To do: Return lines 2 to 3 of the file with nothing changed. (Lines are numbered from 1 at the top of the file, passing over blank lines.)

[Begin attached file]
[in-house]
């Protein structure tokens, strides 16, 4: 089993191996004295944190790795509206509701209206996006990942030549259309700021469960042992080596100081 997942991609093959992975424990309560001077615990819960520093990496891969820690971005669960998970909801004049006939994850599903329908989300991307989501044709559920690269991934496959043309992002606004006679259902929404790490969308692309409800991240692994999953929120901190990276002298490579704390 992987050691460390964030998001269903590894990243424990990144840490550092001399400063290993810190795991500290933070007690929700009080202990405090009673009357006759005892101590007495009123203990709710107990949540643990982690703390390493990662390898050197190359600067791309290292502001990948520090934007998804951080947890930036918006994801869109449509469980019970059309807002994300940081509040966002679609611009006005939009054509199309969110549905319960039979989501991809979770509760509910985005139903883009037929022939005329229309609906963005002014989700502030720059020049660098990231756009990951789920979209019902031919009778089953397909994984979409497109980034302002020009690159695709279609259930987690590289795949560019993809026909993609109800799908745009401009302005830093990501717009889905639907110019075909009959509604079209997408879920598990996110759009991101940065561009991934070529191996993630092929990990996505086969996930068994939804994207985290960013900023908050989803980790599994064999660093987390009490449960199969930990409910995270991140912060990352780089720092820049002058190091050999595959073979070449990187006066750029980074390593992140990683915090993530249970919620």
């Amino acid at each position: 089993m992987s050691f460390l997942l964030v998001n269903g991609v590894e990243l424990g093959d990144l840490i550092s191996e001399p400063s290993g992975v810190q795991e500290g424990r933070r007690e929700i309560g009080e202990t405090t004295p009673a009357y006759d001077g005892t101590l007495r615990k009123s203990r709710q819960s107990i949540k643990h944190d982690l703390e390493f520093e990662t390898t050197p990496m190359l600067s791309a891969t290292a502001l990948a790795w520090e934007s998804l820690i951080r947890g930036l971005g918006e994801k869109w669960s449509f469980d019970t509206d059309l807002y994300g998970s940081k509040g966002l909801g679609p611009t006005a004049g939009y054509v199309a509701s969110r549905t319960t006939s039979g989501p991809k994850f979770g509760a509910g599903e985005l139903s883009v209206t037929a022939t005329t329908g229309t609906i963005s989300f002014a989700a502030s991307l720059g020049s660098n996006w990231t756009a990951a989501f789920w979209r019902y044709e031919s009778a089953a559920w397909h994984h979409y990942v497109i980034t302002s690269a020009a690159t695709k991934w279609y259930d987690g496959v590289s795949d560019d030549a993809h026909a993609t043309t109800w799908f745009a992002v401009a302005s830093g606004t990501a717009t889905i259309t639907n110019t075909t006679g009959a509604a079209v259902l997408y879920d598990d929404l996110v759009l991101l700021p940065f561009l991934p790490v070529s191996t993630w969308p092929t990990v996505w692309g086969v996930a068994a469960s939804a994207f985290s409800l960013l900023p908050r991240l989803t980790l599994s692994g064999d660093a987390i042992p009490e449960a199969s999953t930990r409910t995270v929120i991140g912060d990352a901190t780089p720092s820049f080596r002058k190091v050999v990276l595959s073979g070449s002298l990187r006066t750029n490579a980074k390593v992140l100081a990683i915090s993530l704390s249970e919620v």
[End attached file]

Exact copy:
């Protein structure tokens, strides 16, 4: 089993191996004295944190790795509206509701209206996006990942030549259309700021469960042992080596100081 997942991609093959992975424990309560001077615990819960520093990496891969820690971005669960998970909801004049006939994850599903329908989300991307989501044709559920690269991934496959043309992002606004006679259902929404790490969308692309409800991240692994999953929120901190990276002298490579704390 992987050691460390964030998001269903590894990243424990990144840490550092001399400063290993810190795991500290933070007690929700009080202990405090009673009357006759005892101590007495009123203990709710107990949540643990982690703390390493990662390898050197190359600067791309290292502001990948520090934007998804951080947890930036918006994801869109449509469980019970059309807002994300940081509040966002679609611009006005939009054509199309969110549905319960039979989501991809979770509760509910985005139903883009037929022939005329229309609906963005002014989700502030720059020049660098990231756009990951789920979209019902031919009778089953397909994984979409497109980034302002020009690159695709279609259930987690590289795949560019993809026909993609109800799908745009401009302005830093990501717009889905639907110019075909009959509604079209997408879920598990996110759009991101940065561009991934070529191996993630092929990990996505086969996930068994939804994207985290960013900023908050989803980790599994064999660093987390009490449960199969930990409910995270991140912060990352780089720092820049002058190091050999595959073979070449990187006066750029980074390593992140990683915090993530249970919620």
């Amino acid at each position: 089993m992987s050691f460390l997942l964030v998001n269903g991609v590894e990243l424990g093959d990144l840490i550092s191996e001399p400063s290993g992975v810190q795991e500290g424990r933070r007690e929700i309560g009080e202990t405090t004295p009673a009357y006759d001077g005892t101590l007495r615990k009123s203990r709710q819960s107990i949540k643990h944190d982690l703390e390493f520093e990662t390898t050197p990496m190359l600067s791309a891969t290292a502001l990948a790795w520090e934007s998804l820690i951080r947890g930036l971005g918006e994801k869109w669960s449509f469980d019970t509206d059309l807002y994300g998970s940081k509040g966002l909801g679609p611009t006005a004049g939009y054509v199309a509701s969110r549905t319960t006939s039979g989501p991809k994850f979770g509760a509910g599903e985005l139903s883009v209206t037929a022939t005329t329908g229309t609906i963005s989300f002014a989700a502030s991307l720059g020049s660098n996006w990231t756009a990951a989501f789920w979209r019902y044709e031919s009778a089953a559920w397909h994984h979409y990942v497109i980034t302002s690269a020009a690159t695709k991934w279609y259930d987690g496959v590289s795949d560019d030549a993809h026909a993609t043309t109800w799908f745009a992002v401009a302005s830093g606004t990501a717009t889905i259309t639907n110019t075909t006679g009959a509604a079209v259902l997408y879920d598990d929404l996110v759009l991101l700021p940065f561009l991934p790490v070529s191996t993630w969308p092929t990990v996505w692309g086969v996930a068994a469960s939804a994207f985290s409800l960013l900023p908050r991240l989803t980790l599994s692994g064999d660093a987390i042992p009490e449960a199969s999953t930990r409910t995270v929120i991140g912060d990352a901190t780089p720092s820049f080596r002058k190091v050999v990276l595959s073979g070449s002298l990187r006066t750029n490579a980074k390593v992140l100081a990683i915090s993530l704390s249970e919620v």